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Propofol is widely used in clinical anesthesia due to its advantages of rapid onset and less adverse reactions. This study focused on the role of propofol in the balance of Th17/Treg in elderly patients with lung cancer during perioperative period. Patients undergoing lung cancer surgery were anesthetized by propofol or sevoflurane. Veinal blood was collected at different time points to evaluate the changes of Th17/Treg cell. Propofol better maintained the balance of Th17/Treg in vivo. The peripheral blood of patients with lung cancer was collected in vitro before surgery. Cluster of differentiation (CD)4 ⁺ T cells were obtained and then treated with propofol at different concentrations and γ-aminobutyric acid A (GABAA) receptor antagonists. Propofol affected Th17/Treg cell balance by increasing Th17 cells, decreasing Treg cells, thus elevating Th17/Treg ratio, and inhibited invasion and migration of lung cancer cells through GABAA receptor, which was counteracted by GABAA receptor inhibitors. Subsequently, tumor in situ model of lung cancer in aged mice was established. Propofol anesthetized mice had lower change of Th17/Treg ratio, higher survival rate and less metastasis. In brief, propofol regulated balance of Th17/Treg in elderly patients undergoing lung cancer surgery through GABAA receptor. Additionally, propofol could inhibit metastasis of lung cancer.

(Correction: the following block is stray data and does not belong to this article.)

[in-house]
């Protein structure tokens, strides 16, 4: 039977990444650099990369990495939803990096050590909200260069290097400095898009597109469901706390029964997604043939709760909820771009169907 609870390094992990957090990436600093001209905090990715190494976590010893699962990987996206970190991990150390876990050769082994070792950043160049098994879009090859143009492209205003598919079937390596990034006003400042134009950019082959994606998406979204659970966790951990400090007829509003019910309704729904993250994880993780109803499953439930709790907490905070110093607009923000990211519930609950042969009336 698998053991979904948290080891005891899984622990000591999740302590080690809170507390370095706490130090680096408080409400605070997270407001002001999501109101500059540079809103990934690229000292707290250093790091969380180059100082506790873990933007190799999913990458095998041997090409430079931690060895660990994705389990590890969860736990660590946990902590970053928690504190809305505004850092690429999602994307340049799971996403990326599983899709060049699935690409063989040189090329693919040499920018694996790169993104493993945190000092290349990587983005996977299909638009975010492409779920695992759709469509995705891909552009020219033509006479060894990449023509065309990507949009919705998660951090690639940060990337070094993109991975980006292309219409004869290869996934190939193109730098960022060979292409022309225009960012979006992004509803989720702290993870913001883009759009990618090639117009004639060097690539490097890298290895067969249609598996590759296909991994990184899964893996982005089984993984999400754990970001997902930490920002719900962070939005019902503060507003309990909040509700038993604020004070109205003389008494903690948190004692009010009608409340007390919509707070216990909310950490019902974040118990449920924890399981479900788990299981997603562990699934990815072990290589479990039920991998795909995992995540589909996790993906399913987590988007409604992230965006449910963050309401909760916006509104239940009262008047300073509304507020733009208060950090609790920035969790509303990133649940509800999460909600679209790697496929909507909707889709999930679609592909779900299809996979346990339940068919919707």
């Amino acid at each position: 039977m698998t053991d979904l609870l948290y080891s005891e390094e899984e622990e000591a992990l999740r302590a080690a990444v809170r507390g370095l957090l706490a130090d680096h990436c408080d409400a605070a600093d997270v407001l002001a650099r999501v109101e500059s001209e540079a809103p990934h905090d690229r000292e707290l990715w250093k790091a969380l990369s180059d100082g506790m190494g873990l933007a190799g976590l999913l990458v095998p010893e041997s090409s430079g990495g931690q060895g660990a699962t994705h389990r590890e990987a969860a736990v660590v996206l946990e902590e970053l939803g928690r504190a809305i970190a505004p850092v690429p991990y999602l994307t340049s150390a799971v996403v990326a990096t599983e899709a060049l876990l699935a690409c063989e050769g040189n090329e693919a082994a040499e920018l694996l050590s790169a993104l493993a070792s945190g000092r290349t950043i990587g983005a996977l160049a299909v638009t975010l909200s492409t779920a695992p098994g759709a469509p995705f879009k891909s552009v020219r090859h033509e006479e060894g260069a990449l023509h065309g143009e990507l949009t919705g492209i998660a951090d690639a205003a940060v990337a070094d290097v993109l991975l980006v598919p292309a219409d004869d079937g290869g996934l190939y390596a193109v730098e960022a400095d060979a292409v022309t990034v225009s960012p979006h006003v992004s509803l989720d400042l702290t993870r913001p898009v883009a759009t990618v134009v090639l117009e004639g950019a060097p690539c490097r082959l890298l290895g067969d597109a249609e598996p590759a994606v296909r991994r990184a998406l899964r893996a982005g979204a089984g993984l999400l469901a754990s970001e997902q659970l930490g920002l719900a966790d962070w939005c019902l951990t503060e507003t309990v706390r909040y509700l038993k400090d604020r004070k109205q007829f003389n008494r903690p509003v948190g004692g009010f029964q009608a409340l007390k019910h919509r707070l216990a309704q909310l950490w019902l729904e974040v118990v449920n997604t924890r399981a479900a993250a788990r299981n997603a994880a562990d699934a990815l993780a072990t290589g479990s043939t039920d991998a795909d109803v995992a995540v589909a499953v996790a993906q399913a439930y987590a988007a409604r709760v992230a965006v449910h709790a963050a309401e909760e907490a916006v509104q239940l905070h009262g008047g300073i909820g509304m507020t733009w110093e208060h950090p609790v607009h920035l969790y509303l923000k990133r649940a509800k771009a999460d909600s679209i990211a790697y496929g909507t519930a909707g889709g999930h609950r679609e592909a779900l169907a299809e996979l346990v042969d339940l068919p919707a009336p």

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This study aims to analyse the association between walkability index and depressive symptoms and cognitive impairment and test the mediating role of moderate-vigorous physical activity (MVPA) in this relationship among older adults from Florianópolis, Brazil. This is cross-sectional research with data from the third wave of the EpiFloripa Aging cohort study, conducted in 2017–2019. Depressive symptoms were assessed using the short version of the Geriatric Depression Scale (GDS), and cognitive impairment, using the Mini-Mental State Examination (MMSE) scales. The neighbourhood environment was assessed using a walkability index, which considered 500-m network buffers around the participants’ homes. Binary logistic regression analysis the association between the walkability index (quartile) and mental health outcomes (yes vs . no). Structural equation modelling evaluated the mediation between the walkability index and cognitive impairment by MVPA with an estimator of dichotomous variables. 1,162 people participated in the study (61.5% women, average age = 73.1). Older adults residing in places with a high and highest walkability index were 38% and 44% less likely to have cognitive impairment, respective. There was no association between depressive symptoms and walkability index in crude nor adjusted analysis. Engaging in MVPA had a partial but not significant effect (14%; p = 0.087), showing a tendency for this relationship to be partially explained by the greater engagement in physical activities in places with greater walkability. Policy planning to prevent and reduce the risks of cognitive impairment should consider factors of the physical environment as determinants in older adults.